So it’s pretty apparent people are upset that there are different rules for the automakers and banks. Well, I’m not sure what to tell you except the entire economy isn’t leveraged against the health of the Big 3. Yes, they’re vitally important and I think we should continue to help them out, but they don’t come anywhere close to the problems we face in the financial markets. Not by a long shot.
And so GM was offered some additional short term help with strings attached. And they took it. You can argue that Wagoner was forced out, but he had a choice. Just like the banks have to submit themselves to stress tests. And all of these CEOs know what the right thing to do is given that they’ve screwed up big time.
But it’s not just the businesses being asked to change. Big Labor is being put through the wringer too:
A key ingredient is getting the UAW to agree to an entirely new labor contract, including major reductions in health-care benefits, according to several people involved in the matter. “That’s the No.1 wildcard here,” one of these people said Monday.
Under this plan, the “good” GM would not be expected to hold the tens of billions of dollars in retiree and health care obligations that hurt the auto maker in recent decades. Instead, those obligations would be transferred to an “old GM,” made up of less-desirable brands like Hummer and Saturn, and underperforming plants and other assets. This part of GM would likely sit in bankruptcy much longer while a buyer is sought for the parts or it is wound down. Proceeds from the sale of old GM would go to pay claims to various creditors, including GM retirees.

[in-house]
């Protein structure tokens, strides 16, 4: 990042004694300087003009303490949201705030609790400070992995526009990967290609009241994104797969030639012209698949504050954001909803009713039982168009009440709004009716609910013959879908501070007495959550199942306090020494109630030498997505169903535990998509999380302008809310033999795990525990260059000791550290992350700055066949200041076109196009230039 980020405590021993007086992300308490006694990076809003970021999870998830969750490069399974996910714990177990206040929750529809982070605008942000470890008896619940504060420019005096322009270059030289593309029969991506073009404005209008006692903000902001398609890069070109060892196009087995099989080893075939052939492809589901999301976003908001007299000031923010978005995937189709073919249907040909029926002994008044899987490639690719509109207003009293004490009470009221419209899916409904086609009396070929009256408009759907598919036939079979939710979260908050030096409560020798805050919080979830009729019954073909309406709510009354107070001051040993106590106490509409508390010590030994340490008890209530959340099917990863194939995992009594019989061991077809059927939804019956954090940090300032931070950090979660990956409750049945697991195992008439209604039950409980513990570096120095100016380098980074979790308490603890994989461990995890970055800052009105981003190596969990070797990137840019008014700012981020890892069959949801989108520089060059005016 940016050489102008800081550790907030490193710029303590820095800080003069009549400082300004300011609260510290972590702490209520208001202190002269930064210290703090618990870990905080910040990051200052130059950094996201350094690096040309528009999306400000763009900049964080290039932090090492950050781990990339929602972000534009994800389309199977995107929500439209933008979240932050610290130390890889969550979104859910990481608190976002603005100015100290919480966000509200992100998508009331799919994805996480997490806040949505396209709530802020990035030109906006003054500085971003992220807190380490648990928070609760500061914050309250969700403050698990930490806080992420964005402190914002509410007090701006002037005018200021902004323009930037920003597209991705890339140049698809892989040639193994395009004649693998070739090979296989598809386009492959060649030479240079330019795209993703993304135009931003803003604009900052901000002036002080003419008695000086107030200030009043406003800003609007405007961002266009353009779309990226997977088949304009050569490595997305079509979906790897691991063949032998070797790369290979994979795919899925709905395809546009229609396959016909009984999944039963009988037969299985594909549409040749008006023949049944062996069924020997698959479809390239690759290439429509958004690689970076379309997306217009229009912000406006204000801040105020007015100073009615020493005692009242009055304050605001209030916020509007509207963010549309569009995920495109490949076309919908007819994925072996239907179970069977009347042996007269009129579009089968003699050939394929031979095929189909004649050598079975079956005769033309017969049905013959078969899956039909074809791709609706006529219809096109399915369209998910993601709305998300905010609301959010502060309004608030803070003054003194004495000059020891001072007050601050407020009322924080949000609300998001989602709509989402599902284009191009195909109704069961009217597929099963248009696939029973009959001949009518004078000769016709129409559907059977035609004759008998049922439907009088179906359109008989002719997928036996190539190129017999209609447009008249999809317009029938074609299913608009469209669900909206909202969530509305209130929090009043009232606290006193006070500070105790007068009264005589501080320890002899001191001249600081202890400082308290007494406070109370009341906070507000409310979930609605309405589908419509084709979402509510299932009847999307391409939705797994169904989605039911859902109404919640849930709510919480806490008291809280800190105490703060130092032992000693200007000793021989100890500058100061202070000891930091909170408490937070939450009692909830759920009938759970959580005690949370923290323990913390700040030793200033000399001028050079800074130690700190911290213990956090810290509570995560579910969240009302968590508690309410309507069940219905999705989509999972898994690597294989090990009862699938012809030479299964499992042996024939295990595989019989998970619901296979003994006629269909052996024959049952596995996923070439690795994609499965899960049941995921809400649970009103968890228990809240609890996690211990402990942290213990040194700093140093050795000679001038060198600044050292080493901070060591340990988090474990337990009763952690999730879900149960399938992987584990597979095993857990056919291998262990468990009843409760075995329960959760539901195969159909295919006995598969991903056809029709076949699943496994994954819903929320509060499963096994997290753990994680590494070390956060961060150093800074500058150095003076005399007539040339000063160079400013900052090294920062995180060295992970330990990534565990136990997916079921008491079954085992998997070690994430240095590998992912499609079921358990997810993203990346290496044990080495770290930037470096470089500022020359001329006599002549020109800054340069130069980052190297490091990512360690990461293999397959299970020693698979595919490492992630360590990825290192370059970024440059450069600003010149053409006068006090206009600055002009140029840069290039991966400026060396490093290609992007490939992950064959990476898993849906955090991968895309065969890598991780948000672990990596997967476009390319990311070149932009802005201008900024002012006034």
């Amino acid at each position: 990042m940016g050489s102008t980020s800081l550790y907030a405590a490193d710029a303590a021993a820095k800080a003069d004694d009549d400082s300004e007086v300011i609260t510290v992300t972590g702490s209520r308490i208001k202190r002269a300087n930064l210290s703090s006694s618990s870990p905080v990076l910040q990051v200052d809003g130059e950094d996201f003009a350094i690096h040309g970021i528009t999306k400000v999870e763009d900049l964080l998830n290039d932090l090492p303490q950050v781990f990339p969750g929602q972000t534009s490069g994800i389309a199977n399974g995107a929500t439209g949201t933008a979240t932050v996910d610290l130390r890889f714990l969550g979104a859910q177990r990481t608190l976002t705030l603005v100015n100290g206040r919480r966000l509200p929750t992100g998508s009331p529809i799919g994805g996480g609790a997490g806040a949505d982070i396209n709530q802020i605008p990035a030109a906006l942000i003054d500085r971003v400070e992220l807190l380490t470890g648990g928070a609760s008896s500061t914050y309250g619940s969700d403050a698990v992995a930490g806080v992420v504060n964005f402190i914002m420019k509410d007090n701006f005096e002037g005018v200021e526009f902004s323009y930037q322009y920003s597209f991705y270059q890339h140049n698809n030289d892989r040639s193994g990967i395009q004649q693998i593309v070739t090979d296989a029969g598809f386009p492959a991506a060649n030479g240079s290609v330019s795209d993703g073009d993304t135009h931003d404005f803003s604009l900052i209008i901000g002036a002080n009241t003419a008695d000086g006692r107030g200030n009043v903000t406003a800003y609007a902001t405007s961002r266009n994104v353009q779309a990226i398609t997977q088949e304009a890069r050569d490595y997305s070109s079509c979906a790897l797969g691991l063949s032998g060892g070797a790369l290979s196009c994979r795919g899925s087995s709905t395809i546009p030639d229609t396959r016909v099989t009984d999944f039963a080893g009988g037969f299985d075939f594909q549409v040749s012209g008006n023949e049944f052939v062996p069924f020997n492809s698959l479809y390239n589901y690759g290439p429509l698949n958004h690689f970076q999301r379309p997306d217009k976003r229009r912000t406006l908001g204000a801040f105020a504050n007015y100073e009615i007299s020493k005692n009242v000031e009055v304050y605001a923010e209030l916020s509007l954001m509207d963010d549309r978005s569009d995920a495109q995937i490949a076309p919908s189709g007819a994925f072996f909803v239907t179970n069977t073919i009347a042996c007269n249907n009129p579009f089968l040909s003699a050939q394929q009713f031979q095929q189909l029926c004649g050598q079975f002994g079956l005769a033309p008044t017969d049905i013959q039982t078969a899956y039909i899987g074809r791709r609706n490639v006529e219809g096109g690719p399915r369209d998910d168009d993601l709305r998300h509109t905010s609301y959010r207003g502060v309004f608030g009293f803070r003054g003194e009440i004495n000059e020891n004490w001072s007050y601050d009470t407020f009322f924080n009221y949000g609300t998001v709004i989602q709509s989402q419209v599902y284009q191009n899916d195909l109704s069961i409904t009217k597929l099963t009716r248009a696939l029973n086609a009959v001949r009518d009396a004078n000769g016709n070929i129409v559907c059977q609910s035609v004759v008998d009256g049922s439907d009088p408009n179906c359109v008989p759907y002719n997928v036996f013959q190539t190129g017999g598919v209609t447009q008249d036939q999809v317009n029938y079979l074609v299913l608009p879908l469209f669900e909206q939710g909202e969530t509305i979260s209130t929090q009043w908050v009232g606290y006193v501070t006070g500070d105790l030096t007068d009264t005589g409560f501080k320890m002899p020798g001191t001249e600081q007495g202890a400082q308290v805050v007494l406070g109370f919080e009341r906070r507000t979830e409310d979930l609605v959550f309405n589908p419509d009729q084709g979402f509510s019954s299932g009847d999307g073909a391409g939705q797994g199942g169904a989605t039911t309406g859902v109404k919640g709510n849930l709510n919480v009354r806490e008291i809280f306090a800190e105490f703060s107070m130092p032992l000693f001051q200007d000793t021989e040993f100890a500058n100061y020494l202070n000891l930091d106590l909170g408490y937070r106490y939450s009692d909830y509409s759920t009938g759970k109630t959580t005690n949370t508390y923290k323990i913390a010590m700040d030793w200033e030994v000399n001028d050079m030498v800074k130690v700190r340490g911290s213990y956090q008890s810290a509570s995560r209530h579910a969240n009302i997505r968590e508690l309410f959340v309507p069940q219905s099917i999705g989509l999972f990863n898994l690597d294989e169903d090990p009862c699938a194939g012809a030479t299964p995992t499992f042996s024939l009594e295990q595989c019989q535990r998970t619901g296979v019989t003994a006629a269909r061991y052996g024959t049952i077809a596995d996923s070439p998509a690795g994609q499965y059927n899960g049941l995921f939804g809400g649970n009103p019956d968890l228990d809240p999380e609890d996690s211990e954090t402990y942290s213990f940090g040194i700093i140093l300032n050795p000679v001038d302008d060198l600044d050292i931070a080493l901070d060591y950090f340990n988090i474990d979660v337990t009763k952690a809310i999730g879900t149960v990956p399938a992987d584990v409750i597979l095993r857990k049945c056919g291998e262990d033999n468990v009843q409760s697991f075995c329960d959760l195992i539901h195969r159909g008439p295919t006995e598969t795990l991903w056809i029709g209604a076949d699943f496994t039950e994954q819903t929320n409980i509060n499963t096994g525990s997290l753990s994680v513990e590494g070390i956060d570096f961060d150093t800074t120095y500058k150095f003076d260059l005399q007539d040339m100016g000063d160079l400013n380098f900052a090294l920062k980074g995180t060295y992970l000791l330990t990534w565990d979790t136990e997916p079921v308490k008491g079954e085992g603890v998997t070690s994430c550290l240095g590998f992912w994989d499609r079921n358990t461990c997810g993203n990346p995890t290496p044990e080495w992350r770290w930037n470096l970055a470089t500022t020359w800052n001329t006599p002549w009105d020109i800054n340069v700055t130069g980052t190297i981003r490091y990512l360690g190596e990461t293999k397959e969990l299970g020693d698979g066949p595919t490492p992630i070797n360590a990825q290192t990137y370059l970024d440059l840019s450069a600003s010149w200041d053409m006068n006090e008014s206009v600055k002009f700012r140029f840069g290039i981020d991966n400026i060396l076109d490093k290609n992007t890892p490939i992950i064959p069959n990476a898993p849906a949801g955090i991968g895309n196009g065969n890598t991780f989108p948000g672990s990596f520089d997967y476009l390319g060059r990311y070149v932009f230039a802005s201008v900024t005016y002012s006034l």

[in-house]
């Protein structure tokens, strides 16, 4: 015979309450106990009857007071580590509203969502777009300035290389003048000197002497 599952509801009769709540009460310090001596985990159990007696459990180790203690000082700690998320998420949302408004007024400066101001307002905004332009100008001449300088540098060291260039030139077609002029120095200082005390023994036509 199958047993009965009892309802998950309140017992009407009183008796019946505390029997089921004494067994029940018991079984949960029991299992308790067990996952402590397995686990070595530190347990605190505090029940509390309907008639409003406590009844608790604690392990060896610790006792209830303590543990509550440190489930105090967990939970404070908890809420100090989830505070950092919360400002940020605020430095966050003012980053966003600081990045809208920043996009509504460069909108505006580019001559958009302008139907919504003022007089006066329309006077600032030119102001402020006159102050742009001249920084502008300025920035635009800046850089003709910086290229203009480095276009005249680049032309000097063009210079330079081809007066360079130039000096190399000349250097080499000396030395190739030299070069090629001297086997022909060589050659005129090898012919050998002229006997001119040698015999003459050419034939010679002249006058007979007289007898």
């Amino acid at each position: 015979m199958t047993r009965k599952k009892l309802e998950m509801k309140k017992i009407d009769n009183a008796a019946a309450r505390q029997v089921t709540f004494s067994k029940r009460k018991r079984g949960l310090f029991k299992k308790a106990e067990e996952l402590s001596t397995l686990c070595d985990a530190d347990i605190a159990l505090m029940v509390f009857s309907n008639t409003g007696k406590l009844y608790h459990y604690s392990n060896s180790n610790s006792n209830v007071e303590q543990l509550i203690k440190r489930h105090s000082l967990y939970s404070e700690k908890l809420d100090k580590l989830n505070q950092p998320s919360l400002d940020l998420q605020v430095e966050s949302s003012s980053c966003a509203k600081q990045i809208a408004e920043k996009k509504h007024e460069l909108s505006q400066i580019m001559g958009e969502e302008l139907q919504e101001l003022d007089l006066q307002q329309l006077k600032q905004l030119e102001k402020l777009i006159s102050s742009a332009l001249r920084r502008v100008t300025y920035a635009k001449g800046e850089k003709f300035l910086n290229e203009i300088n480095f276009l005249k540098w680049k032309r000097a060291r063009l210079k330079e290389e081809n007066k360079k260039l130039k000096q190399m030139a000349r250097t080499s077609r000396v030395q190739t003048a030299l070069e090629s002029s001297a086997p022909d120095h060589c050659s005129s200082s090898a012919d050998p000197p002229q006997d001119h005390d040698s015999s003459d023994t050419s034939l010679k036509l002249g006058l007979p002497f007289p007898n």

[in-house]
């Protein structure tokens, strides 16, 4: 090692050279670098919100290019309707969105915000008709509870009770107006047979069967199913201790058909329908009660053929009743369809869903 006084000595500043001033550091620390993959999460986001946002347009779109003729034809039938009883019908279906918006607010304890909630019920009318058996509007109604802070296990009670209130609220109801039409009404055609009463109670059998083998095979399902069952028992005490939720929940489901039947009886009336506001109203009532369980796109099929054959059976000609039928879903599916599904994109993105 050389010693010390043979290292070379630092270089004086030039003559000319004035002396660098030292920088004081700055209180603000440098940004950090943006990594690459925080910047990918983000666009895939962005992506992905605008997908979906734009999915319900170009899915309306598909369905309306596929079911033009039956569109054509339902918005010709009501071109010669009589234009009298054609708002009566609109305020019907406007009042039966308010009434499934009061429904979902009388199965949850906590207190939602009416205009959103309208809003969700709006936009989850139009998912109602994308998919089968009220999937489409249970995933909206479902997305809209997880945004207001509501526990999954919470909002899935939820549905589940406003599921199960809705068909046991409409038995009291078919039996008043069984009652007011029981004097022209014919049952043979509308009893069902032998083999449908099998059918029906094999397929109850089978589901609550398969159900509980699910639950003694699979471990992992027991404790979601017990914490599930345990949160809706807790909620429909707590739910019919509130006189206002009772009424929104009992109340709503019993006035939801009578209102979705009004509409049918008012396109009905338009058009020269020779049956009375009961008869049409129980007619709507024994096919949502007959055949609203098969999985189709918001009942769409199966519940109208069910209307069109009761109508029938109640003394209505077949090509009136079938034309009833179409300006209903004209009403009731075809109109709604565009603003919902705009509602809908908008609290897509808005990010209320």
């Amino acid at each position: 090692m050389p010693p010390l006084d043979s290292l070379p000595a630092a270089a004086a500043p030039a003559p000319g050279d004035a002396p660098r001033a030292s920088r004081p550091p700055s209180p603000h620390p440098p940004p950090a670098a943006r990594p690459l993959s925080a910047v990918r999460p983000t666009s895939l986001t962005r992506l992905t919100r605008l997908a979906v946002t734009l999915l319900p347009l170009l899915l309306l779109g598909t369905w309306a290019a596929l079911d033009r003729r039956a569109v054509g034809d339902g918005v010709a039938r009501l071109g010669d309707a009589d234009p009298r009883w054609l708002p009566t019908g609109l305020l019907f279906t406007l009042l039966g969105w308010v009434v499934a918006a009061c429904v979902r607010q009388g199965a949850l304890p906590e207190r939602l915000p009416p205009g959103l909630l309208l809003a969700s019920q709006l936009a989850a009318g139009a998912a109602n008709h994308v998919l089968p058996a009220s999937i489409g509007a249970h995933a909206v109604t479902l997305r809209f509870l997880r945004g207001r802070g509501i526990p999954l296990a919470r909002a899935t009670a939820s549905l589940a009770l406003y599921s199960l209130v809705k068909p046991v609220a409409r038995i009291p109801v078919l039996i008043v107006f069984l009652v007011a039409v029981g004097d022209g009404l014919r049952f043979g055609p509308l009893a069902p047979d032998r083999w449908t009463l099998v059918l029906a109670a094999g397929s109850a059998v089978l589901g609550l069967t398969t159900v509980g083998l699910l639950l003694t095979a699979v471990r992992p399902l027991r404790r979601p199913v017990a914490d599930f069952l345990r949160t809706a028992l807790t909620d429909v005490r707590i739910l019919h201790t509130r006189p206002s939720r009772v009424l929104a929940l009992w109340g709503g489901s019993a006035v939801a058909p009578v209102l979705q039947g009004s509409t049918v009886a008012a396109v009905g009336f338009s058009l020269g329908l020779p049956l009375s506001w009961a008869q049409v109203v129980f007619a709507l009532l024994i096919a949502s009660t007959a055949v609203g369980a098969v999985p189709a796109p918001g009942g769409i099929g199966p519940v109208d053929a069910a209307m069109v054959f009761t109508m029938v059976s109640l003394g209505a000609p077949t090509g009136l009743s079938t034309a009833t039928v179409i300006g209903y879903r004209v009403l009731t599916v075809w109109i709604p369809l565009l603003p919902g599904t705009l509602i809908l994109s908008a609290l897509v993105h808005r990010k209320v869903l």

“That is the plan, to the extent it comports with the bankruptcy laws,” said one person familiar with the matter.
What I don’t understand about all of the chatter today is I thought this is exactly what critics wanted last year. And yet all I’m reading today is how “socialist” this is. So yeah, color me puzzled.
By the way, that WSJ article is fantastic. Do try to read the whole thing.